These numbers are reason enough for India to start blipping furiously on the radars of global investment banks. The number of big ticket M&As, they are convinced, will only grow in this country; and they all want a piece of the action. That is one of the reasons why several MNC I-banks are coming in solo, and those that have joint ventures with Indian partners, are pulling out of their tie-ups, to trod the solo path.



Organisation: Lehman Brothers Securities.

India Head: Tarun Jotwani, Chairman & CEO.

Prominent deals: Advisor to TA Associates' acquisition of a 4.5 per cent stake in Idea Cellular. Joint lead manager and bookrunner for Videocon Industries' $90-million (Rs 396 crore) convertible bond offering. Joint lead manager for Satyam Computer Services' $323-million (Rs 1,421.1 crore) sponsored ADS offering.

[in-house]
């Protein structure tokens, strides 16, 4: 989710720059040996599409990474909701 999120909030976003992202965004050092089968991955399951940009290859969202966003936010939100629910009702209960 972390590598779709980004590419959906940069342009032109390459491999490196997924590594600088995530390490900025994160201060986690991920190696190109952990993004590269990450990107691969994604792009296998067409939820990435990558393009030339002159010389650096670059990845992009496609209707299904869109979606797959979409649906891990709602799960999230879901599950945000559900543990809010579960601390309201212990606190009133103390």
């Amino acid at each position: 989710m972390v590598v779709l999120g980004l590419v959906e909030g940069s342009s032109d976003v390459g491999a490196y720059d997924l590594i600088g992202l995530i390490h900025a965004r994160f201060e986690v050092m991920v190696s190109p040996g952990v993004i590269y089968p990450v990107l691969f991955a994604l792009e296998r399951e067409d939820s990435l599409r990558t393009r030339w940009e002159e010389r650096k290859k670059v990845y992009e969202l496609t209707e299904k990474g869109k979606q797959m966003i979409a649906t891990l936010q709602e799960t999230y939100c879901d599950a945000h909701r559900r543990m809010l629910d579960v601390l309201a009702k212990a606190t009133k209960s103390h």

Staff strength: N.A.


Organisation: Macquarie India Advisory Services.

India Head: Varun Bajpai, Managing Director (Corporate Finance).

Prominent deals: Co-manager for Idea Cellular's Rs 2,125 crore public offering. Lead manager for MindTree Consulting's Rs 240-crore public offering.

Staff strength: 70.


Organisation: Goldman Sachs (India) Securities.

India Head: L. Brooks Entwistle, Managing Director & CEO.

Prominent deals: Advisor to Hutchison Telecommunications International (HTIL) on the sale of its Indian operations, Hutchison Essar, to Vodafone. Acquired a 5 per cent stake in National Stock Exchange (NSE). This deal is said to be worth around Rs 500 crore.

Staff strength: 75.


The company was earlier in JV with JM. After parting ways, Morgan Stanley will set up its own investment banking arm. Globally, it is focussed on five business areas-investment banking (including M&A advisory and capital markets), equity sales, trading and research, fixed income sales, trading and research, asset management and private equity and private wealth management. In India, Morgan Stanley has an equity sales and trading platform in place following the deal with JM. The company is expected to expand in the fixed income businesses and private wealth management segments as well.